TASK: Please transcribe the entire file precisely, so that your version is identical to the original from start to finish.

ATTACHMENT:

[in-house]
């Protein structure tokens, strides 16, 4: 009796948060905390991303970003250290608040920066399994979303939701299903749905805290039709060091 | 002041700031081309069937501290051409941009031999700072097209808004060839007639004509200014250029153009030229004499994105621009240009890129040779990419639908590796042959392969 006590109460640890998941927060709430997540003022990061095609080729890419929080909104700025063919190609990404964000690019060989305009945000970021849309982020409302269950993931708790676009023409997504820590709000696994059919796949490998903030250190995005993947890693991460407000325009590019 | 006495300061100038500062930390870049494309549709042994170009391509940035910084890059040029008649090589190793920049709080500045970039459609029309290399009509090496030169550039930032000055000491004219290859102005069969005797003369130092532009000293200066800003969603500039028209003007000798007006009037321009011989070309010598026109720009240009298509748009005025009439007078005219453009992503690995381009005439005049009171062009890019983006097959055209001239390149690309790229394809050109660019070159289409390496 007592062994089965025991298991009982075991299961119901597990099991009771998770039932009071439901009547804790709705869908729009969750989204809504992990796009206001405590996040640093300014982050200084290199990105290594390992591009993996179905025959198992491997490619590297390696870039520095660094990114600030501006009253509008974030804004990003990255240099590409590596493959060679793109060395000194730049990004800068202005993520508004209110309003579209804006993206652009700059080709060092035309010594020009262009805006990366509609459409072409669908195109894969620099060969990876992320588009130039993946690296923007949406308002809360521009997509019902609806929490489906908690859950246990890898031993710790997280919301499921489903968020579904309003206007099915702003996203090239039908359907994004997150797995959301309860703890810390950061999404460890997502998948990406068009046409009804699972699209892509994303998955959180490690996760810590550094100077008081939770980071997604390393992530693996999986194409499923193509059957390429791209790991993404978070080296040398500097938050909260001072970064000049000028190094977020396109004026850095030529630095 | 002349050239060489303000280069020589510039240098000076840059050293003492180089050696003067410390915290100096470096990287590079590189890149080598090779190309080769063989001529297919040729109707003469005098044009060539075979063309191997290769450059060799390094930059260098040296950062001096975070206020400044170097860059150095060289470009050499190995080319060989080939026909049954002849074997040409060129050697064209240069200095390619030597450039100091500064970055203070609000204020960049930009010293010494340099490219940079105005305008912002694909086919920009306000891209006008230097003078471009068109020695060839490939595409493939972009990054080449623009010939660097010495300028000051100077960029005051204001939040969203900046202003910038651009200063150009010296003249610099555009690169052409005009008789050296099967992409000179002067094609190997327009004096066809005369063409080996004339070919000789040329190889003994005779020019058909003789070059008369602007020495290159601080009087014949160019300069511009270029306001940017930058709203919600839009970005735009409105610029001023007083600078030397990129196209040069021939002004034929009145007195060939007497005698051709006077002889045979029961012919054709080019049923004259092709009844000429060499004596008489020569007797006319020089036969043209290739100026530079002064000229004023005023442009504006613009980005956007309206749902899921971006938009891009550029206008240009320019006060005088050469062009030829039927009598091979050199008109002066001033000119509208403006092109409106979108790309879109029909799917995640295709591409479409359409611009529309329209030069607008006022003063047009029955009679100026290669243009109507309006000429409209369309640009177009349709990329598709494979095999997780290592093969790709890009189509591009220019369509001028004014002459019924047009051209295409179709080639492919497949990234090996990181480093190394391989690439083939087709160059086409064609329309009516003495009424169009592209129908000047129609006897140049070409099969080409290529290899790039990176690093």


[in-house]
């Protein structure tokens, strides 16, 4: 009796948060905390991303970003250290608040920066399994979303939701299903749905805290039709060091 | 002041700031081309069937501290051409941009031999700072097209808004060839007639004509200014250029153009030229004499994105621009240009890129040779990419639908590796042959392969 006590109460640890998941927060709430997540003022990061095609080729890419929080909104700025063919190609990404964000690019060989305009945000970021849309982020409302269950993931708790676009023409997504820590709000696994059919796949490998903030250190995005993947890693991460407000325009590019 | 006495300061100038500062930390870049494309549709042994170009391509940035910084890059040029008649090589190793920049709080500045970039459609029309290399009509090496030169550039930032000055000491004219290859102005069969005797003369130092532009000293200066800003969603500039028209003007000798007006009037321009011989070309010598026109720009240009298509748009005025009439007078005219453009992503690995381009005439005049009171062009890019983006097959055209001239390149690309790229394809050109660019070159289409390496 007592062994089965025991298991009982075991299961119901597990099991009771998770039932009071439901009547804790709705869908729009969750989204809504992990796009206001405590996040640093300014982050200084290199990105290594390992591009993996179905025959198992491997490619590297390696870039520095660094990114600030501006009253509008974030804004990003990255240099590409590596493959060679793109060395000194730049990004800068202005993520508004209110309003579209804006993206652009700059080709060092035309010594020009262009805006990366509609459409072409669908195109894969620099060969990876992320588009130039993946690296923007949406308002809360521009997509019902609806929490489906908690859950246990890898031993710790997280919301499921489903968020579904309003206007099915702003996203090239039908359907994004997150797995959301309860703890810390950061999404460890997502998948990406068009046409009804699972699209892509994303998955959180490690996760810590550094100077008081939770980071997604390393992530693996999986194409499923193509059957390429791209790991993404978070080296040398500097938050909260001072970064000049000028190094977020396109004026850095030529630095 | 002349050239060489303000280069020589510039240098000076840059050293003492180089050696003067410390915290100096470096990287590079590189890149080598090779190309080769063989001529297919040729109707003469005098044009060539075979063309191997290769450059060799390094930059260098040296950062001096975070206020400044170097860059150095060289470009050499190995080319060989080939026909049954002849074997040409060129050697064209240069200095390619030597450039100091500064970055203070609000204020960049930009010293010494340099490219940079105005305008912002694909086919920009306000891209006008230097003078471009068109020695060839490939595409493939972009990054080449623009010939660097010495300028000051100077960029005051204001939040969203900046202003910038651009200063150009010296003249610099555009690169052409005009008789050296099967992409000179002067094609190997327009004096066809005369063409080996004339070919000789040329190889003994005779020019058909003789070059008369602007020495290159601080009087014949160019300069511009270029306001940017930058709203919600839009970005735009409105610029001023007083600078030397990129196209040069021939002004034929009145007195060939007497005698051709006077002889045979029961012919054709080019049923004259092709009844000429060499004596008489020569007797006319020089036969043209290739100026530079002064000229004023005023442009504006613009980005956007309206749902899921971006938009891009550029206008240009320019006060005088050469062009030829039927009598091979050199008109002066001033000119509208403006092109409106979108790309879109029909799917995640295709591409479409359409611009529309329209030069607008006022003063047009029955009679100026290669243009109507309006000429409209369309640009177009349709990329598709494979095999997780290592093969790709890009189509591009220019369509001028004014002459019924047009051209295409179709080639492919497949990234090996990181480093190394391989690439083939087709160059086409064609329309009516003495009424169009592209129908000047129609006897140049070409099969080409290529290899790039990176690093």